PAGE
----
A University of Notre Dame study finds that “peers can help boost marginalized voices, and at the same time benefit their own status, all while helping their organization realize the potential of its employees’ diverse perspectives.”

The data shows that amplification and attribution can be mutually beneficial, regardless of pecking order or who’s doling out plaudits. HR Dive explains:

“Such held true in the study even when someone of lower status in the workplace amplified the ideas of someone considered higher status, including when gender was introduced to the study components. ‘Regardless of gender composition,’ researchers said, amplifying was consistently the most beneficial behavior for amplifier and the one being endorsed.”

“‘The very first time we examined amplification, I was observing the amplifier as they amplified other group members, and I was surprised at how much of a leadership role the amplifier took on, simply by boosting other people,’ Nathan Meikle, postdoctoral research associate in Notre Dame’s Mendoza College of Business, said in a statement. ‘Amplifying others requires no new ideas nor complicated decision making, and proves to be a very low-risk, easy strategy that can be used by anyone to help themselves and others.’”  

Praise, recognition and giving credit where its due never comes back void. It’s a simple, surefire way to boost engagement, morale and good vibes.  

5. Family-friendly policies boost engagement.

Employee Benefits writes: “New research has revealed that there is a clear link between family friendly benefits and improved employee productivity, engagement, loyalty and wellbeing.”

EB reports:

“When asked about the impact of family support available, including childcare and eldercare services, 67% of respondents agreed that it had a positive impact on productivity; 76% were more likely to recommend the employer to others; 69% felt more committed to their employer, and 74% said that it positively impacts overall wellbeing and/or reduces stress. More than three-quarters (78%) said that their organization cares about their work and home balance, while 79% agreed that their manager cares about this balance. The survey found that 77% of employees would prefer a hybrid way of working in the future, while 16% would want to work from home for 100% of the time compared to 5% that would want to work in the office 100% of the time.”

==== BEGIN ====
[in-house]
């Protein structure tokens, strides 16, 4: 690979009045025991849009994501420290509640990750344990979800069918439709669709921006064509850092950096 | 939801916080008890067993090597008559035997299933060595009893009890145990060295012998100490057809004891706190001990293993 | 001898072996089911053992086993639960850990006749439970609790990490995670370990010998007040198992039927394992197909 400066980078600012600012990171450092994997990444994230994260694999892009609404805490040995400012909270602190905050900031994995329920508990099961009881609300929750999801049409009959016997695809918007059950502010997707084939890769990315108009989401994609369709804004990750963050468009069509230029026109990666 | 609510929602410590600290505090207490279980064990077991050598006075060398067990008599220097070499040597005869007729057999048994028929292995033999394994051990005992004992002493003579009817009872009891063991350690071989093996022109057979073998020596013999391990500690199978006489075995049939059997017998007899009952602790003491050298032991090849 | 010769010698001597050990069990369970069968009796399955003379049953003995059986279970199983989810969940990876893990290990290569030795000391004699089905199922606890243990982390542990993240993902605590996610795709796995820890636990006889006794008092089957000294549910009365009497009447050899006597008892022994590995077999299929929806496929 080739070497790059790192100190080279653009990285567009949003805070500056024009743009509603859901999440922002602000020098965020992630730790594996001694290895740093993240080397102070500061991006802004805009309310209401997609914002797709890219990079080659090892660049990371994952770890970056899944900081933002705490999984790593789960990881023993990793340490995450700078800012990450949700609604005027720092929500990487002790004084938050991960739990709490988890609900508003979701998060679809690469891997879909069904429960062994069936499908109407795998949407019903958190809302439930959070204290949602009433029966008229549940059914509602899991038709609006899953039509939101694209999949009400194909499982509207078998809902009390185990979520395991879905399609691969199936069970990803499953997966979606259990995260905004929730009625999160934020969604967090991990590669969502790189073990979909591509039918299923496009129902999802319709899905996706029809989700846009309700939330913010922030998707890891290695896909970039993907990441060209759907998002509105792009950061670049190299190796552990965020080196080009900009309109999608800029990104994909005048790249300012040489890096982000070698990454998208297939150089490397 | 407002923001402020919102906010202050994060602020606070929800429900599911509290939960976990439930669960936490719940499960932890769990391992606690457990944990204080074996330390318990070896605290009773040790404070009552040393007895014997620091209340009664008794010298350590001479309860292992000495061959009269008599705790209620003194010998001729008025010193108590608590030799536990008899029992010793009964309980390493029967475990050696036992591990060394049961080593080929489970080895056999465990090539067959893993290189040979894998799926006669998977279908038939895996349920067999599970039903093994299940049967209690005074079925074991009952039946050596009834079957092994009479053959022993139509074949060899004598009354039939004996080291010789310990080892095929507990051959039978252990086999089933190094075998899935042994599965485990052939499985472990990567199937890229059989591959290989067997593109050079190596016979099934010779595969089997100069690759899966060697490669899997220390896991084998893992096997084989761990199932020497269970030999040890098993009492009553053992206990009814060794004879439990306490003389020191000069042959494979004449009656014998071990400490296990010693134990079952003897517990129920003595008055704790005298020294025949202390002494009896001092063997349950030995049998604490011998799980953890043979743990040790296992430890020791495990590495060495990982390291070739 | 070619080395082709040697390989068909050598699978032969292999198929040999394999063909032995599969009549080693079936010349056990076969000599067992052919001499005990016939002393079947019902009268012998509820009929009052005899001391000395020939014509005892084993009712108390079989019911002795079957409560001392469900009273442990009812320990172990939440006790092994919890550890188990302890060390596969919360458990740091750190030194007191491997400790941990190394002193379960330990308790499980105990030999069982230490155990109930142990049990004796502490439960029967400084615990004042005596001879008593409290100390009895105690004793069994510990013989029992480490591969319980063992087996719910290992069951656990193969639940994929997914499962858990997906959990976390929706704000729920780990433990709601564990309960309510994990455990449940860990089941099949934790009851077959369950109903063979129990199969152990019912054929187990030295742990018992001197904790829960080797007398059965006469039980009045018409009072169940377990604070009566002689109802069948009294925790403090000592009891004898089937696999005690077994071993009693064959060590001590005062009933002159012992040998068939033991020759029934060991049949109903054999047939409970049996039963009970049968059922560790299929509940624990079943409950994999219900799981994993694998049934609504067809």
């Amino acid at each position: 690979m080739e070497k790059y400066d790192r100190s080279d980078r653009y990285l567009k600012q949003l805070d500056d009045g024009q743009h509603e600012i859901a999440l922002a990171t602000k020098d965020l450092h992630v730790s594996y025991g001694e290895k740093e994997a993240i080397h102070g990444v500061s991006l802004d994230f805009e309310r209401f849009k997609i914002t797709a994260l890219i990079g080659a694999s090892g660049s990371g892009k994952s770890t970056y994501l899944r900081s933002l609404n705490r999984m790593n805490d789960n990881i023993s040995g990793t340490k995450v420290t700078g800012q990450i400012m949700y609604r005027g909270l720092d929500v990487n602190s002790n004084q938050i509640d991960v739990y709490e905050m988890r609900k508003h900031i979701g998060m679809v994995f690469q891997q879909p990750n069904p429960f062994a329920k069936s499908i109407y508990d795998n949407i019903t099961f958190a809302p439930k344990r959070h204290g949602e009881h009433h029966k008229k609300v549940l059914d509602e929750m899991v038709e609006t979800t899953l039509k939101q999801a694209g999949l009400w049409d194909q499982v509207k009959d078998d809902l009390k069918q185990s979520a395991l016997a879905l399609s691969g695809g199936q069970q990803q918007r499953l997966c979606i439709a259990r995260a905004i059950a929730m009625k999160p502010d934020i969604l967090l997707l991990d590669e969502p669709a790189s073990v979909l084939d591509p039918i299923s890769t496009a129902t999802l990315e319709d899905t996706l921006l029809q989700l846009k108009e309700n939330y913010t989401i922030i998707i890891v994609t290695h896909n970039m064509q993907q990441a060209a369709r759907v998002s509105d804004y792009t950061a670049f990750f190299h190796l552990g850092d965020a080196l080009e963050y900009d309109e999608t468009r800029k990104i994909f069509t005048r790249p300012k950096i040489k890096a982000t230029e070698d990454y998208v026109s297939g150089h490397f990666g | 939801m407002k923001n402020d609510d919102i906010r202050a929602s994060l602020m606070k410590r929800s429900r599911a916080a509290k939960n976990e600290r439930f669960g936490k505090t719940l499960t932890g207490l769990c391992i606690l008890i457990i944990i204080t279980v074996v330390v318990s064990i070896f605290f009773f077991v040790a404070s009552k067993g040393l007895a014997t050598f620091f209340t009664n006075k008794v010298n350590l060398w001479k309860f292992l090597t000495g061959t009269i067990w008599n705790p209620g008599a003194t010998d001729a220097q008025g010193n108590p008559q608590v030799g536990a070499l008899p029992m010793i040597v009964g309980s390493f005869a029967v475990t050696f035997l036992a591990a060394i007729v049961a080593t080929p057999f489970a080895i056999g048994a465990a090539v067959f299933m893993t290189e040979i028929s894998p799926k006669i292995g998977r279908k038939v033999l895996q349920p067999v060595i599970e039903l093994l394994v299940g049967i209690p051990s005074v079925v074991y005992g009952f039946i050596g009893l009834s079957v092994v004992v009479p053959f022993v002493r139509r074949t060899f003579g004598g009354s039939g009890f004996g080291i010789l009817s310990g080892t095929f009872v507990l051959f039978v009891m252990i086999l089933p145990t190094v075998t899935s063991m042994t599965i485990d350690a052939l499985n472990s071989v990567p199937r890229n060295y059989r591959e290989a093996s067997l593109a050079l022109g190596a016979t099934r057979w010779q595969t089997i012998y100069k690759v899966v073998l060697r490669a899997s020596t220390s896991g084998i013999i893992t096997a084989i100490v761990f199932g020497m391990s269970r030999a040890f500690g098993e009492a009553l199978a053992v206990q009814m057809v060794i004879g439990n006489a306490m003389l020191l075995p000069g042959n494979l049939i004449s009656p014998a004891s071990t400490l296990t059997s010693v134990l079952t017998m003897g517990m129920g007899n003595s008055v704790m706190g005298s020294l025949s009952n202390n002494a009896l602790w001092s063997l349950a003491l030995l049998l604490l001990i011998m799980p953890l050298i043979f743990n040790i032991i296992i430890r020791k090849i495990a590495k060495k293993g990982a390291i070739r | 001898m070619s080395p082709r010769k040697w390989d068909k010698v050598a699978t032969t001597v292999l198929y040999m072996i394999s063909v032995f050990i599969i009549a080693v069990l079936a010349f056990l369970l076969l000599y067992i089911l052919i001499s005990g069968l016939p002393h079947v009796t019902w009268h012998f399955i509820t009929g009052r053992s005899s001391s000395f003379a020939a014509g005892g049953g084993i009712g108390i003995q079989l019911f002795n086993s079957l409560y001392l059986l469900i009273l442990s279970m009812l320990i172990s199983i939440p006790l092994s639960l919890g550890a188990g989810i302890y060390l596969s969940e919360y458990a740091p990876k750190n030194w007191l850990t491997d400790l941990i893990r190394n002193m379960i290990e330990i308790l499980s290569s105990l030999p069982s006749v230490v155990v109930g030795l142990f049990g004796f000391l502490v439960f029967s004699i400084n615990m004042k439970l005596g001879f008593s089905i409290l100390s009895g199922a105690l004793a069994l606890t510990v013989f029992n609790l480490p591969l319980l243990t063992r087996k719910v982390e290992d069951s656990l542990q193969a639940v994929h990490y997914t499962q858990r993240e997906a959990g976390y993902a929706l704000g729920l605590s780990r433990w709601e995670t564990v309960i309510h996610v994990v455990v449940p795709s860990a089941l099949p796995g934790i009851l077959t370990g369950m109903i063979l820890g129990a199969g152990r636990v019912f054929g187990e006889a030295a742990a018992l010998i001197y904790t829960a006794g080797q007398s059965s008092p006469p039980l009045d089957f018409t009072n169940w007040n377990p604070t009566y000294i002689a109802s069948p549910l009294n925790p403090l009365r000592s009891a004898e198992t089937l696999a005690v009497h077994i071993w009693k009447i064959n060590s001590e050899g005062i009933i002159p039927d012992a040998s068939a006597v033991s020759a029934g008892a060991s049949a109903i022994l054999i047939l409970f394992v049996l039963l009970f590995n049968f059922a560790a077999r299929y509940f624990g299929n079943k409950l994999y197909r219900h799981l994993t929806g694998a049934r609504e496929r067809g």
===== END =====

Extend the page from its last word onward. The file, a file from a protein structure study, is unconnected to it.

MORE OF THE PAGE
EB continues:

“When asked how else their employer could further support them, the top support was a positive approach to flexible working (90%), access to emergency child or adult dependent care (43%), a knowledgeable and supportive line manager (42%), enhanced parental/dependent leave (39%) and access to employer-subsidized childcare (33%).”

6. How to address loneliness at work.

Many workers in your midst are likely struggling with isolation, loneliness and lack of social connectivity. How can companies help?

People Management tackles this tough topic and offers steps to build a more “productive and resilient workforce,” including:

Culture and infrastructure: Identifying what really matters to employees and aligning it with corporate values and embedding loneliness into other well-being and welfare activities.

Management: The different kinds of support, training and guidance that can aid managers in identifying and helping those employees who are experiencing loneliness.

People and networks: Demonstrating how people have used networks to address loneliness, including while working remotely.

Work and workplace design: Discovering how employers have tackled a dispersed workforce and the tools and systems that can promote visibility and connections.

Wider role in the community: How some employers have sought to tackle loneliness beyond their immediate workforce.